'He takes the chart from the doctor.'

In the above examples, 'the girl', 'him', and 'the doctor' are all the objects of their respective sentences. Each of them follows a preposition.

If we were to replace the nouns / pronouns with relative pronouns (who / whom), it might look like the following:

'To whom did you go?'

'With whom do they eat?'

'From whom does he take the chart?'

A sentence might use a preposition, but not directly before the object. For example, you might have the following sentence:

'Who / whom are you going with?'

When you see a phrase with who / whom which also contains a preposition, see if you can arrange the sentence so that the preposition precedes the relative pronoun. In this case, you can:

With who / whom are you going?

Since the preposition, 'with', can be placed before the relative pronoun, the relative pronoun almost certainly refers to an object. For this reason, the correct relative pronoun would be 'whom', not 'who':

With whom are you going?

The preposition tip isn't always useful, because sometimes objects don't require a preposition. For example:

'Whom did he find?'

The subject is 'he' and the object is 'whom', but there's no preposition to accompany it.

Tip #2: Regular Pronouns

In the common vernacular, we often don't use relative pronouns correctly. Specifically, many of us don't bother with 'whom', and use 'who' as a default even when it's not correct. Because of that, we don't have great intuition for when to use 'who' vs. when to use 'whom.' That's exactly why the writers of the SAT and ACT provide questions on this topic so frequently.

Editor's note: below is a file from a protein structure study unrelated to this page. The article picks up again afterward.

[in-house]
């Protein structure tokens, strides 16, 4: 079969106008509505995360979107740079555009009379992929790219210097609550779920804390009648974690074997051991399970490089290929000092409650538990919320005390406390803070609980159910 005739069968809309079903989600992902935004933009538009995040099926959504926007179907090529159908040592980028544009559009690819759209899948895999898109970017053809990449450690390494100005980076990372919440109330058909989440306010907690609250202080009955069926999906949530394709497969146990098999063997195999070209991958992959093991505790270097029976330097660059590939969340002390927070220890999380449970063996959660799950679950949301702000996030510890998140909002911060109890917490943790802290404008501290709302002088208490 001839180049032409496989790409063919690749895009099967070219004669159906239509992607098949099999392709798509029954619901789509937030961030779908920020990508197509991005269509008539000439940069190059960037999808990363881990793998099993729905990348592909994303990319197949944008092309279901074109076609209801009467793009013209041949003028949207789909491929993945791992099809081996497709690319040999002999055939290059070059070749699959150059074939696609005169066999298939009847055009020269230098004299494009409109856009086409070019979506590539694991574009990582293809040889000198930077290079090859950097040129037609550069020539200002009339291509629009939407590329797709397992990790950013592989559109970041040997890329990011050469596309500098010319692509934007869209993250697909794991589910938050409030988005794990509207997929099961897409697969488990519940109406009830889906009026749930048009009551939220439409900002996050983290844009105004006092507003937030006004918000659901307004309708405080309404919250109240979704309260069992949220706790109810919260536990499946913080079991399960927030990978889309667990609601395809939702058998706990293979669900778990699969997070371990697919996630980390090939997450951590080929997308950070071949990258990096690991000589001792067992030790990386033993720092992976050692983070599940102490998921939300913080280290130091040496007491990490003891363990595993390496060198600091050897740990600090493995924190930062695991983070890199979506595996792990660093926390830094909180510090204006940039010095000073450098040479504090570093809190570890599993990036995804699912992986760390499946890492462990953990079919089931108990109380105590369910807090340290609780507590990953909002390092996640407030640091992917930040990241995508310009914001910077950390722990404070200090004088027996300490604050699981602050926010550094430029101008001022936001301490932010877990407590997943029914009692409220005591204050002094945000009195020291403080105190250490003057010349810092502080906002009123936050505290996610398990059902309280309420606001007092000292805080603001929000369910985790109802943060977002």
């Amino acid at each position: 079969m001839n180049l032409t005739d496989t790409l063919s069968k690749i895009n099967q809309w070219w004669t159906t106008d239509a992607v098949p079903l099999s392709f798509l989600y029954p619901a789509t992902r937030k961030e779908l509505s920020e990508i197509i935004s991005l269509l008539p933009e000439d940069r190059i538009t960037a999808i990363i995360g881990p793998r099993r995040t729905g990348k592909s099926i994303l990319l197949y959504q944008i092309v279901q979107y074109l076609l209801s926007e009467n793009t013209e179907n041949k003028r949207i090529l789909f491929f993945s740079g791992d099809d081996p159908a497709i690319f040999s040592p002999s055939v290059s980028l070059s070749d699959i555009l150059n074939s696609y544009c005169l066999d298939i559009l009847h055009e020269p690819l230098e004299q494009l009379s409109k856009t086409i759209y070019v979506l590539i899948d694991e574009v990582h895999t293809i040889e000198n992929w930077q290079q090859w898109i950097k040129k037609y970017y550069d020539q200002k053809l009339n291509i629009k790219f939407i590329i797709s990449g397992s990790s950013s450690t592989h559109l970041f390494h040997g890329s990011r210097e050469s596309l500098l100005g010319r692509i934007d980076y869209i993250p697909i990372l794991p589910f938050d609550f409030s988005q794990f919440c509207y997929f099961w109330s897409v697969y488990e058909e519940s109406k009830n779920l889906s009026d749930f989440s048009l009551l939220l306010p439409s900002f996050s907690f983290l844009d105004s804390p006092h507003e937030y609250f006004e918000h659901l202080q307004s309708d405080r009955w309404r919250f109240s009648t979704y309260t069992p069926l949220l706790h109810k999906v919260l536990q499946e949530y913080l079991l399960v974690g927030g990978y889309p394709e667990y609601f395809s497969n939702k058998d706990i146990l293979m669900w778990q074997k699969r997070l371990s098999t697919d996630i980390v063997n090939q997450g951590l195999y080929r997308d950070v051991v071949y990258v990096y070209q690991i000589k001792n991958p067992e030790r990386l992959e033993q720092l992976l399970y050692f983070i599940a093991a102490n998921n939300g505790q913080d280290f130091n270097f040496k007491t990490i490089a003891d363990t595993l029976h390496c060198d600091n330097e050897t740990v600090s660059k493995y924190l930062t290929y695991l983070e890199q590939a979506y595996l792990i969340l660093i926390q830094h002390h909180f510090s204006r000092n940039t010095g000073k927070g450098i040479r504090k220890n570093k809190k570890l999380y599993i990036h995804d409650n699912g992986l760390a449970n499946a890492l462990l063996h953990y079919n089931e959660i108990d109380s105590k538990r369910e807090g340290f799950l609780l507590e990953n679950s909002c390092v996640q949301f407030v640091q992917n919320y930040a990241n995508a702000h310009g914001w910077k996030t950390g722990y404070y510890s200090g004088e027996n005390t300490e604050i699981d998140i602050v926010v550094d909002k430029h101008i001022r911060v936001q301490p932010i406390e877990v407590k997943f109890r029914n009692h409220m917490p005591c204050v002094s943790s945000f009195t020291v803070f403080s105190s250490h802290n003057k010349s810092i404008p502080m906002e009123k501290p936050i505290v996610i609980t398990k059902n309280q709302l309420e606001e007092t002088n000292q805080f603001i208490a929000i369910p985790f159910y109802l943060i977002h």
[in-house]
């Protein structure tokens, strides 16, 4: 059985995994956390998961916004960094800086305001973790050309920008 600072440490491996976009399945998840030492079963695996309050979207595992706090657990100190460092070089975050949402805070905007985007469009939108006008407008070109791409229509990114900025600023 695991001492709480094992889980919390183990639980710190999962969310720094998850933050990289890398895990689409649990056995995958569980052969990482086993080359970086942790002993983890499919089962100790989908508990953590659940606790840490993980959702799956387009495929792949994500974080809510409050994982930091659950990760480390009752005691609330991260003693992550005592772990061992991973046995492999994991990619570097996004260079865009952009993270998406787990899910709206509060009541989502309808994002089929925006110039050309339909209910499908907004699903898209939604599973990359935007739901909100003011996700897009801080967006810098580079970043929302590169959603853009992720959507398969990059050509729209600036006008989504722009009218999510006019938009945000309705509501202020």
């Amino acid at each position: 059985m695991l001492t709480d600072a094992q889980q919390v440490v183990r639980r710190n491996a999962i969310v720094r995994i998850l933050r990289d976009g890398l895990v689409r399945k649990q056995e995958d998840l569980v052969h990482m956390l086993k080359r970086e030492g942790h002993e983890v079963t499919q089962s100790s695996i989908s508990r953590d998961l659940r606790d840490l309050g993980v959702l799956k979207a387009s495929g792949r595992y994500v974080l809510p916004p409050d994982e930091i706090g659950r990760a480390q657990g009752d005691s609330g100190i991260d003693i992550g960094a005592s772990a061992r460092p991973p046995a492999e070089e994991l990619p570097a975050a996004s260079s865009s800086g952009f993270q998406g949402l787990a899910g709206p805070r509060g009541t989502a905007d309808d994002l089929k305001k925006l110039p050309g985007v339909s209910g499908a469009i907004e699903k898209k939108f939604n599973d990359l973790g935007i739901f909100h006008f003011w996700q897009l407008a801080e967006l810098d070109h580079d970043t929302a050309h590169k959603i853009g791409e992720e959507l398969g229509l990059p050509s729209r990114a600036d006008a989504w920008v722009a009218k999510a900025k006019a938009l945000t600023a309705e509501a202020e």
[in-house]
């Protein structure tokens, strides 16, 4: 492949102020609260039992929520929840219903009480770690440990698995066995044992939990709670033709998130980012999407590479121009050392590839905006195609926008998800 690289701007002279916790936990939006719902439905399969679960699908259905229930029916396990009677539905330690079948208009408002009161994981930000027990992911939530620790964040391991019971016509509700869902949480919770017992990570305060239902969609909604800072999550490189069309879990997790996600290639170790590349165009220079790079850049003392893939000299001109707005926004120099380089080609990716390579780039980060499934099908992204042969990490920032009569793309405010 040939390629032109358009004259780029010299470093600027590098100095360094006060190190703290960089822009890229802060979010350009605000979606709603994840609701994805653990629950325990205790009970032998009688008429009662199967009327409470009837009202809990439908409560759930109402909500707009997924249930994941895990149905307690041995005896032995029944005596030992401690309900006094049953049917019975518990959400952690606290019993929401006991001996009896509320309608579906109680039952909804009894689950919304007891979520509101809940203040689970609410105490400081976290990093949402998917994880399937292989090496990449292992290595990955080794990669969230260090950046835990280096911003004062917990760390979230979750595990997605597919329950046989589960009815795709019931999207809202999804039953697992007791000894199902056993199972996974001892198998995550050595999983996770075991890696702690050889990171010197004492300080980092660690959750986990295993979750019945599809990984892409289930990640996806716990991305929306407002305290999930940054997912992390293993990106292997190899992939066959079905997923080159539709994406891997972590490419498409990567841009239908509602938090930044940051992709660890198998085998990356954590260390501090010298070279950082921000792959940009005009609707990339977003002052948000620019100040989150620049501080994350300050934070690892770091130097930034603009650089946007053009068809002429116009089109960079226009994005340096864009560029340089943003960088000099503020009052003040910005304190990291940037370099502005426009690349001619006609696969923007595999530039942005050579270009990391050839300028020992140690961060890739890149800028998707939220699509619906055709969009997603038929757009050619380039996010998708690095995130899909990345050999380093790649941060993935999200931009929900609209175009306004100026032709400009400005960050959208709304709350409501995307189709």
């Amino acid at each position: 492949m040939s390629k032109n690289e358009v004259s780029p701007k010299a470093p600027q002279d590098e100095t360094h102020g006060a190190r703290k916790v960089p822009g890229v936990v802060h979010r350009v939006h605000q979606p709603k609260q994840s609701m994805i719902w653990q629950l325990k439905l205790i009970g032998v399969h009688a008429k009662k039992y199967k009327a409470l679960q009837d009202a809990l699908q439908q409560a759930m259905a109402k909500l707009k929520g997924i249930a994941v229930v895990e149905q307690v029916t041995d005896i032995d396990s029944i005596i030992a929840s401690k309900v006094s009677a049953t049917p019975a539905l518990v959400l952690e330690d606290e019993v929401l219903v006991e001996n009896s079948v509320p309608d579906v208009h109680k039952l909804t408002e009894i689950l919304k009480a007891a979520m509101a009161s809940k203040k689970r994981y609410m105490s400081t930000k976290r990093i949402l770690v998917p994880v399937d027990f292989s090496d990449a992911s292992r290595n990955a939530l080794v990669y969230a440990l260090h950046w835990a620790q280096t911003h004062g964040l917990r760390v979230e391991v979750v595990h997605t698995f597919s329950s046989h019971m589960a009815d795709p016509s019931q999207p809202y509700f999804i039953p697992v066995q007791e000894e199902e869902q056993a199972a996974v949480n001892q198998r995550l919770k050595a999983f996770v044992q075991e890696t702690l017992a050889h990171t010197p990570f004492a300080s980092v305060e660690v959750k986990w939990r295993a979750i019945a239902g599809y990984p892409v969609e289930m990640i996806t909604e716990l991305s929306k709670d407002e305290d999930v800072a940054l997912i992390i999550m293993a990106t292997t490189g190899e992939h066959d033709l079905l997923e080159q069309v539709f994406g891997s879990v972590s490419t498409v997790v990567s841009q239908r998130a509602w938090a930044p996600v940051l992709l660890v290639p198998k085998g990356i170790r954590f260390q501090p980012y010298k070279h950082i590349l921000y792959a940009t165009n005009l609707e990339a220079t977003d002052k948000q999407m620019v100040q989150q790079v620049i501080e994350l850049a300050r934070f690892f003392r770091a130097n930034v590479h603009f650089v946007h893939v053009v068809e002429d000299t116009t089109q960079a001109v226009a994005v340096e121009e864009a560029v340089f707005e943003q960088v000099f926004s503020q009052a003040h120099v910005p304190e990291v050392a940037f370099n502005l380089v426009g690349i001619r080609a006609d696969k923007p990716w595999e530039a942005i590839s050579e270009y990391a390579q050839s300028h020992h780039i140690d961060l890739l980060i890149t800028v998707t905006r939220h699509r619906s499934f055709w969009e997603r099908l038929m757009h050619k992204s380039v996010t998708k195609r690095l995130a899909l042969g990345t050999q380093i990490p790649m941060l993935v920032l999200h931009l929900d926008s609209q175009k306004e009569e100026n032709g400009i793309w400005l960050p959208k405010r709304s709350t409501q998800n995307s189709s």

The good news is that there's a set of words almost exactly parallel to 'who' and 'whom', which we do use correctly on an everyday basis and have fantastic intuition for. This set of words is regular pronouns, which include among others the words 'he', 'she', 'they', 'him', 'her', and 'them'.

'He', 'she', and 'they' are used to refer to a subject.

'Him', 'her', and 'them' are used for an object.

When in doubt regarding the use of 'who' vs 'whom' in a sentence, try replacing it with a regular pronoun. If the relative pronoun was used in a question, use a regular pronoun in the answer.

Let's look at a few examples:

Example #1

'Who / whom did she give the ticket to?'


'She gave the ticket to him.' (Or, 'She gave the ticket to her.' / 'She gave the ticket to them.')

The 'who' was replaced by 'him', not 'he.' This indicates that the relative pronoun refers to an object, not a subject. The correct phrase would be 'Whom did she give the ticket to?'

Note that we can use the preposition trick mentioned earlier. There's a preposition in this sentence ('to'), which can be moved so that it precedes the relative clause: 'To who / whom did she give the ticket?'

Since a preposition can be moved before the relative clause, the correct word is 'whom' and not 'who':

'To whom did she give the ticket?"


'Who / whom does the judge believe?'

Answer (using a random pronoun):

'The judge believes her. (Or: 'The judge believes them', 'The judge believes him.')

The relative pronoun was replaced by an object pronoun, so the correct sentence is 'Whom does the judge believe?'

Example #3

'Who / whom ate the cake?'


'She ate the cake.' (Or: 'He ate the cake', "They ate the cake.')

The relative pronoun is replaceable with an object pronoun, so the correct word is 'who':

'Who ate the cake?'

When relative pronouns are used in questions, it's relatively easy to replace them with prepositions. When they're used in phrases, it can get tricky. So this tip, like the last one, is useful but not foolproof.

Now let's look at some examples from practice tests.


Example #1

'The article goes on to suggest that the most valuable resources provided by coworking spaces are actually the people whom use them.'